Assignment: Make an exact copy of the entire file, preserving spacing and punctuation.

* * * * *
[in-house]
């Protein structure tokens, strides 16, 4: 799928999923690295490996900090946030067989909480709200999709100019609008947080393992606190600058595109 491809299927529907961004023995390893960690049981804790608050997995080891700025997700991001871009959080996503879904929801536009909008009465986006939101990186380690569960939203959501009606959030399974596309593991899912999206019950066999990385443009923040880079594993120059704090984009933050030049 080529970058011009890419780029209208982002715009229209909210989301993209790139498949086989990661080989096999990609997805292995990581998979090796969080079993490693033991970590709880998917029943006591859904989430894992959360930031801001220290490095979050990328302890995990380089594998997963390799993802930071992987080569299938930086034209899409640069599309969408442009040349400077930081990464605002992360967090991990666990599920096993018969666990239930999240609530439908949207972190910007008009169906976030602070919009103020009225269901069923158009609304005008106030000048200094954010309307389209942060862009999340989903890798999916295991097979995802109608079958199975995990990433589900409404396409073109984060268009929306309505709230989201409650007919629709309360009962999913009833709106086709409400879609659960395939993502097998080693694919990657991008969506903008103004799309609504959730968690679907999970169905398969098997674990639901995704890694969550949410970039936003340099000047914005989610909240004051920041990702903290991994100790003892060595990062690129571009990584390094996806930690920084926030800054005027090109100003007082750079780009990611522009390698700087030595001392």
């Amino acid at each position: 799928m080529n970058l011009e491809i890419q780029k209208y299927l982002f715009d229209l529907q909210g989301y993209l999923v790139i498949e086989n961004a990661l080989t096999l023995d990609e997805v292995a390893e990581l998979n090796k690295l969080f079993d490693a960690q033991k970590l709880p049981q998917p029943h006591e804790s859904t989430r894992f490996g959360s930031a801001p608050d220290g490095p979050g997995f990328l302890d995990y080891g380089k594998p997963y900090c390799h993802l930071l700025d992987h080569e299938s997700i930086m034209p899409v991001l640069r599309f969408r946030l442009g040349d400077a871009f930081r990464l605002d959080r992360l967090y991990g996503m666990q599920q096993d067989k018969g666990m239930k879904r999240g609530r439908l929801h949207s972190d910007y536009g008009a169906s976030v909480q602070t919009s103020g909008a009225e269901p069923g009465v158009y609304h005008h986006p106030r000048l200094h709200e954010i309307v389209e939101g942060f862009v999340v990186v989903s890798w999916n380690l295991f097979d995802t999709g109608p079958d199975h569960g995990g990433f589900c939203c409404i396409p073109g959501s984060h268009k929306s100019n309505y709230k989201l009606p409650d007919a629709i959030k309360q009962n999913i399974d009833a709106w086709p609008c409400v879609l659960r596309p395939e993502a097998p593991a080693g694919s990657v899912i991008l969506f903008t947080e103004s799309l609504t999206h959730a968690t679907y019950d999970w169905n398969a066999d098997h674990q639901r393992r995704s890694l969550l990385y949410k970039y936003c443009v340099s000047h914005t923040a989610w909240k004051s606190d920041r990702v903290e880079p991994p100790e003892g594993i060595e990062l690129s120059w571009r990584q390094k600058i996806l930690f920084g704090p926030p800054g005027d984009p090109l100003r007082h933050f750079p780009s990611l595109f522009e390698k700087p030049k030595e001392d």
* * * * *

[in-house]
């Protein structure tokens, strides 16, 4: 799928999923690295490996900090946030067989909480709200999709100019609008947080393992606190600058595109 491809299927529907961004023995390893960690049981804790608050997995080891700025997700991001871009959080996503879904929801536009909008009465986006939101990186380690569960939203959501009606959030399974596309593991899912999206019950066999990385443009923040880079594993120059704090984009933050030049 080529970058011009890419780029209208982002715009229209909210989301993209790139498949086989990661080989096999990609997805292995990581998979090796969080079993490693033991970590709880998917029943006591859904989430894992959360930031801001220290490095979050990328302890995990380089594998997963390799993802930071992987080569299938930086034209899409640069599309969408442009040349400077930081990464605002992360967090991990666990599920096993018969666990239930999240609530439908949207972190910007008009169906976030602070919009103020009225269901069923158009609304005008106030000048200094954010309307389209942060862009999340989903890798999916295991097979995802109608079958199975995990990433589900409404396409073109984060268009929306309505709230989201409650007919629709309360009962999913009833709106086709409400879609659960395939993502097998080693694919990657991008969506903008103004799309609504959730968690679907999970169905398969098997674990639901995704890694969550949410970039936003340099000047914005989610909240004051920041990702903290991994100790003892060595990062690129571009990584390094996806930690920084926030800054005027090109100003007082750079780009990611522009390698700087030595001392």
């Amino acid at each position: 799928m080529n970058l011009e491809i890419q780029k209208y299927l982002f715009d229209l529907q909210g989301y993209l999923v790139i498949e086989n961004a990661l080989t096999l023995d990609e997805v292995a390893e990581l998979n090796k690295l969080f079993d490693a960690q033991k970590l709880p049981q998917p029943h006591e804790s859904t989430r894992f490996g959360s930031a801001p608050d220290g490095p979050g997995f990328l302890d995990y080891g380089k594998p997963y900090c390799h993802l930071l700025d992987h080569e299938s997700i930086m034209p899409v991001l640069r599309f969408r946030l442009g040349d400077a871009f930081r990464l605002d959080r992360l967090y991990g996503m666990q599920q096993d067989k018969g666990m239930k879904r999240g609530r439908l929801h949207s972190d910007y536009g008009a169906s976030v909480q602070t919009s103020g909008a009225e269901p069923g009465v158009y609304h005008h986006p106030r000048l200094h709200e954010i309307v389209e939101g942060f862009v999340v990186v989903s890798w999916n380690l295991f097979d995802t999709g109608p079958d199975h569960g995990g990433f589900c939203c409404i396409p073109g959501s984060h268009k929306s100019n309505y709230k989201l009606p409650d007919a629709i959030k309360q009962n999913i399974d009833a709106w086709p609008c409400v879609l659960r596309p395939e993502a097998p593991a080693g694919s990657v899912i991008l969506f903008t947080e103004s799309l609504t999206h959730a968690t679907y019950d999970w169905n398969a066999d098997h674990q639901r393992r995704s890694l969550l990385y949410k970039y936003c443009v340099s000047h914005t923040a989610w909240k004051s606190d920041r990702v903290e880079p991994p100790e003892g594993i060595e990062l690129s120059w571009r990584q390094k600058i996806l930690f920084g704090p926030p800054g005027d984009p090109l100003r007082h933050f750079p780009s990611l595109f522009e390698k700087p030049k030595e001392d």